Ways to Pay for Learning

I’m sounding some people out at the moment with a rather controversial idea. It is based upon countering the argument for the cost of lifelong learning and whether some people could be excluded from opportunities due to the cost.

I am trying to develop ideas for other ways that people might be able to contribute (‘give back’ in return for accessing lifelong learning experiences such as courses. One idea is along the lines of: For every ten hours of experiences received, one hour can be committed back to the community. Now, I realise this will cause some people to gasp, but I beg of you some indulgence just to think about it – I’d appreciate anybody’s comments, for or against.

Sound fair?

Well, perhaps, based upon a variant of a Quid pro Quo system, this provides an alternative way for people to enjoy experiences such as courses and to develop themselves, and in return, all that is asked for is a little of their time.

What could people ‘give back’?

How about:

  • visiting someone lonely to make them a cup of tea?
  • Reading a story to a playgroup?
  • Mowing somebody’s lawn?
  • Picking up litter?
  • Walking a dog?
  • Painting a fence?
  • Talking to someone for a while?
  • Writing a story for a local newsletter?
  • Using a personal skill to do something for someone?
  • Staffing a bookstall for a youth club at an event?
  • Change a room around between courses?

 

But, how could it be administered/ co-ordinated/ monitored?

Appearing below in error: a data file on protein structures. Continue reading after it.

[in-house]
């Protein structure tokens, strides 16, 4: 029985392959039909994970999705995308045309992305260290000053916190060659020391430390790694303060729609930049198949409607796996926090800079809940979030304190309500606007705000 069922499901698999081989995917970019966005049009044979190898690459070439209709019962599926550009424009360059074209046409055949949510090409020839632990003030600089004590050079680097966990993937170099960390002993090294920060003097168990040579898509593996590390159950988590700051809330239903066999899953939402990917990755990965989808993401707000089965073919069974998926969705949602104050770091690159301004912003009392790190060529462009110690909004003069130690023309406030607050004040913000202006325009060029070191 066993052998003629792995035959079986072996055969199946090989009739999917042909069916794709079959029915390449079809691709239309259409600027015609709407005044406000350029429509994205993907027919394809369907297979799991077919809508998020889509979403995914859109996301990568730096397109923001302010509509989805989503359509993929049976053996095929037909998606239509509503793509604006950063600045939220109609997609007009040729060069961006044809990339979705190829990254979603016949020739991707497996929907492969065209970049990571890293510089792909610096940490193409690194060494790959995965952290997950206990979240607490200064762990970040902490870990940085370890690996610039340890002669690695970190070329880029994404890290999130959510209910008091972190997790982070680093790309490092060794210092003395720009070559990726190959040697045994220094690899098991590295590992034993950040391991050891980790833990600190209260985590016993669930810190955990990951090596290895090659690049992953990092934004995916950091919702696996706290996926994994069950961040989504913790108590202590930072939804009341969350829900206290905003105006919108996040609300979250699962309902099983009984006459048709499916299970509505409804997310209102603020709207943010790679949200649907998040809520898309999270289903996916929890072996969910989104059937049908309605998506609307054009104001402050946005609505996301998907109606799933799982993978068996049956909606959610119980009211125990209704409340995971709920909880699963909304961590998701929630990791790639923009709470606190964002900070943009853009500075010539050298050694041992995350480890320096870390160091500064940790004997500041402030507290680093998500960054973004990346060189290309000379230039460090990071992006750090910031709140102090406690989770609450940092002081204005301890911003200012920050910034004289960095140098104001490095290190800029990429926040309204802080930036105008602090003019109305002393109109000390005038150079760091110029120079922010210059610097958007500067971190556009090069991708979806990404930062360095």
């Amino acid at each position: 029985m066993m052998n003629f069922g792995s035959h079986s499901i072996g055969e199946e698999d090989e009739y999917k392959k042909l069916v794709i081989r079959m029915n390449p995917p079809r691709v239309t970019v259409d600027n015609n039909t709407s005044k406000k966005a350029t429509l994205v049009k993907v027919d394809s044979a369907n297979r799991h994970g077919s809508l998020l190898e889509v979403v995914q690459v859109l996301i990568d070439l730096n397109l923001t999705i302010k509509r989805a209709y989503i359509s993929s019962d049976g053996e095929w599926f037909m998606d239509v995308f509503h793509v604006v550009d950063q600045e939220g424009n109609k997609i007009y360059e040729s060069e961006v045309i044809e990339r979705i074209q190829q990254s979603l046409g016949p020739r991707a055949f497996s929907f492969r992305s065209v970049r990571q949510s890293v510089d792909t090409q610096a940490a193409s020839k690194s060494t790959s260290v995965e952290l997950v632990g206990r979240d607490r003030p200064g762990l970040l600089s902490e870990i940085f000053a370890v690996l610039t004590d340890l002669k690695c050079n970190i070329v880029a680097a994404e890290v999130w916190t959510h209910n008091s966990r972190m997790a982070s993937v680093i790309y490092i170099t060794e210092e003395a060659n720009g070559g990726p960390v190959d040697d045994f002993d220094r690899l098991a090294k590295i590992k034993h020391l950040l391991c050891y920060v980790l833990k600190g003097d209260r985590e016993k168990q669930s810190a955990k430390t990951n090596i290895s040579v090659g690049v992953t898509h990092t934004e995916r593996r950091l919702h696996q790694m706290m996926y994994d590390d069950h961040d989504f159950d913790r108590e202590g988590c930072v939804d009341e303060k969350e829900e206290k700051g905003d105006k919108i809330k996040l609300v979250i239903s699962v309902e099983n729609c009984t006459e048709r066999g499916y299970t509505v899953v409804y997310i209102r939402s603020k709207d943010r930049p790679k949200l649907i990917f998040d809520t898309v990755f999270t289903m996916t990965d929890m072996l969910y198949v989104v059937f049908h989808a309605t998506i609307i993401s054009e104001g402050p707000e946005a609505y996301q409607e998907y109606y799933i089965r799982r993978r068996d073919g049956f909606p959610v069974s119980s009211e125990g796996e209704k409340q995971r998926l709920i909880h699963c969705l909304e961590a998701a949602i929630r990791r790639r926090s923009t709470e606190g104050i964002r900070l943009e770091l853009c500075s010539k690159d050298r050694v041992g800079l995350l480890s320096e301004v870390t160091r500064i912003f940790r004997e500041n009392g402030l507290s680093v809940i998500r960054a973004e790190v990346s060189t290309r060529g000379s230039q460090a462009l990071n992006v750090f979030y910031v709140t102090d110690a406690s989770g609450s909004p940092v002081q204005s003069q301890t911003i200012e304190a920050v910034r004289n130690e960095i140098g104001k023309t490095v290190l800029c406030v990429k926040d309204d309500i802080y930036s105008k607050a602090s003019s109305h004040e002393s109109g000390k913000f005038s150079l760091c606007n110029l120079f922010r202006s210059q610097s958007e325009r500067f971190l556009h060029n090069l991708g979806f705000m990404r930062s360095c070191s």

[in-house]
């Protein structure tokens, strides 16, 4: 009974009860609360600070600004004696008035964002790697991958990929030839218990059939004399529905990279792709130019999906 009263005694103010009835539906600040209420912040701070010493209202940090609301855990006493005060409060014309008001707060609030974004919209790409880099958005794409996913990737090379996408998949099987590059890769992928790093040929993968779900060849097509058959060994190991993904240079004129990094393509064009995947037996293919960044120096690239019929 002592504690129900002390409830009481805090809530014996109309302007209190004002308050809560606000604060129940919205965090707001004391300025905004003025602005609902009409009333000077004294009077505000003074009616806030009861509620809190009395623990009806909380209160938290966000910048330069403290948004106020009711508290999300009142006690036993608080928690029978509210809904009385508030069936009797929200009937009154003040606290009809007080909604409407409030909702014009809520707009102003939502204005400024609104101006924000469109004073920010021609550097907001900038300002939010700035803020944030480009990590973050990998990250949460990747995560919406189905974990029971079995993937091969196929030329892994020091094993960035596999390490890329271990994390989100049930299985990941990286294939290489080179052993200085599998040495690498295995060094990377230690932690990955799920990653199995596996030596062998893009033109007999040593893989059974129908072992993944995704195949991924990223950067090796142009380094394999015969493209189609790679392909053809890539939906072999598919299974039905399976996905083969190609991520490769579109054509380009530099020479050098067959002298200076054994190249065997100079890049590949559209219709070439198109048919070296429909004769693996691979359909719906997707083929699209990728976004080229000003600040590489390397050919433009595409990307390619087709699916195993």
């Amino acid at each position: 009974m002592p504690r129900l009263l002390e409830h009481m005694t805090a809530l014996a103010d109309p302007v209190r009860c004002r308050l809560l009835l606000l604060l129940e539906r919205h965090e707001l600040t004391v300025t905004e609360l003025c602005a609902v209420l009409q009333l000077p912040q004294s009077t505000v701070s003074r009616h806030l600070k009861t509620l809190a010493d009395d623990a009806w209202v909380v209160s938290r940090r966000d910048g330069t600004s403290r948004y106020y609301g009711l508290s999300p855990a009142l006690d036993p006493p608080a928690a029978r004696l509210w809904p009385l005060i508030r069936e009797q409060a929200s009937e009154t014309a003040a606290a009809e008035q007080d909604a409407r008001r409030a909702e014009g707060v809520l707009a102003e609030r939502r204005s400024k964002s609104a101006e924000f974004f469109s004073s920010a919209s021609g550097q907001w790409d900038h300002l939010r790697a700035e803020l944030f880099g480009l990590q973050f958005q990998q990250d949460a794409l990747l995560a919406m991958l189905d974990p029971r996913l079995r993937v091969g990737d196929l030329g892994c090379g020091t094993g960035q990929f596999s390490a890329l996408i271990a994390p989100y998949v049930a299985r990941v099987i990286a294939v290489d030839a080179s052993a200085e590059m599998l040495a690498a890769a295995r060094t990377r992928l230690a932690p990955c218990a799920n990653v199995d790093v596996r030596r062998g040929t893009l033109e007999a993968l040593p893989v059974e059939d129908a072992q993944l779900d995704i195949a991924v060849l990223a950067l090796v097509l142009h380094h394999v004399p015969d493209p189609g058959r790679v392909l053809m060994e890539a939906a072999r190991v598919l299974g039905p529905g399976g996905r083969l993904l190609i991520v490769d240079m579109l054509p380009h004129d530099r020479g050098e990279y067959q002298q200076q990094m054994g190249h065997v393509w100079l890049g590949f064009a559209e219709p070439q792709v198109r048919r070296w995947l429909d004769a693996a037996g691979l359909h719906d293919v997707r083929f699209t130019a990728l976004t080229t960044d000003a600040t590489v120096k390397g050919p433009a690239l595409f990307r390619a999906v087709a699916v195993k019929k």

Yes, I agree this requires further thought and I do not have any sensibly considered suggestion for this at this early stage. However, the off-setting of benefits to the community offered by people being encouraged to give time can only be a good, positive thing. People having some way of paying for something they could engage in other than reaching into their pocket (even if they are simply too tight-fisted) could encourage a more reciprocal attitude to living in a community.

Developing a community ethic, indeed, trying to transform the notion of ‘community service’ as an affirmation of communal responsibility rather than branding it as a punishment, is going to require a complete change of attitude. What moves me about the initial idea of this is that it attaches a value to the time that people can give – something we often take for granted. Indeed, the majority of people of all ages could give a small amount of time in return for receiving something extra from society.

I agree it’s contentious, but I’d like to find out what people think of this idea, or have any different suggestions to answer the possibility of paying for lifelong learning in different ways.